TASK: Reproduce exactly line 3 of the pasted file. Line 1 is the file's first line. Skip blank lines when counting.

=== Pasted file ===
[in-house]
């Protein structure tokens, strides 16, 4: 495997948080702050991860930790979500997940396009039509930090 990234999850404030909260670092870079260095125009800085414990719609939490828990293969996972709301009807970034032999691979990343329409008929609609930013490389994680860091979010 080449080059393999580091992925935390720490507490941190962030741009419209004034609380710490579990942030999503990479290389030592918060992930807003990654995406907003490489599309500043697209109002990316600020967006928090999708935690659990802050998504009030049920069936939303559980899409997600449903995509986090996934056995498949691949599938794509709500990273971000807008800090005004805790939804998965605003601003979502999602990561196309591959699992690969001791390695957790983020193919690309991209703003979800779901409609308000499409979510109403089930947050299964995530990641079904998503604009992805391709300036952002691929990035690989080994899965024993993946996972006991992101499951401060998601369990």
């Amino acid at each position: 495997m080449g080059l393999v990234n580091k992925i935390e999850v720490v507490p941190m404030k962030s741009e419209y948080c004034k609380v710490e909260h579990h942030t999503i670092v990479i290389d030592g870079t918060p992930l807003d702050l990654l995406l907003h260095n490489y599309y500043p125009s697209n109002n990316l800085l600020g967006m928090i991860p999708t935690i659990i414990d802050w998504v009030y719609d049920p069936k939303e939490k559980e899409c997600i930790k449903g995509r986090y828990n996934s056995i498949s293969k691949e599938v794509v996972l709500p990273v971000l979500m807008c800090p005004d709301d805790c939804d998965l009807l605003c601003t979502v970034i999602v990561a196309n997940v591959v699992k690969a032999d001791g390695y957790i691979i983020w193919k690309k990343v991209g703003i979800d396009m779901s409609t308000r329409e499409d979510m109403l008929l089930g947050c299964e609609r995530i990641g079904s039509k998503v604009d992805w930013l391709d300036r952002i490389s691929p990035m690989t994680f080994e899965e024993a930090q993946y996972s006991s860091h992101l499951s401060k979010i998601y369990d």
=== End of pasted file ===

């Amino acid at each position: 495997m080449g080059l393999v990234n580091k992925i935390e999850v720490v507490p941190m404030k962030s741009e419209y948080c004034k609380v710490e909260h579990h942030t999503i670092v990479i290389d030592g870079t918060p992930l807003d702050l990654l995406l907003h260095n490489y599309y500043p125009s697209n109002n990316l800085l600020g967006m928090i991860p999708t935690i659990i414990d802050w998504v009030y719609d049920p069936k939303e939490k559980e899409c997600i930790k449903g995509r986090y828990n996934s056995i498949s293969k691949e599938v794509v996972l709500p990273v971000l979500m807008c800090p005004d709301d805790c939804d998965l009807l605003c601003t979502v970034i999602v990561a196309n997940v591959v699992k690969a032999d001791g390695y957790i691979i983020w193919k690309k990343v991209g703003i979800d396009m779901s409609t308000r329409e499409d979510m109403l008929l089930g947050c299964e609609r995530i990641g079904s039509k998503v604009d992805w930013l391709d300036r952002i490389s691929p990035m690989t994680f080994e899965e024993a930090q993946y996972s006991s860091h992101l499951s401060k979010i998601y369990d």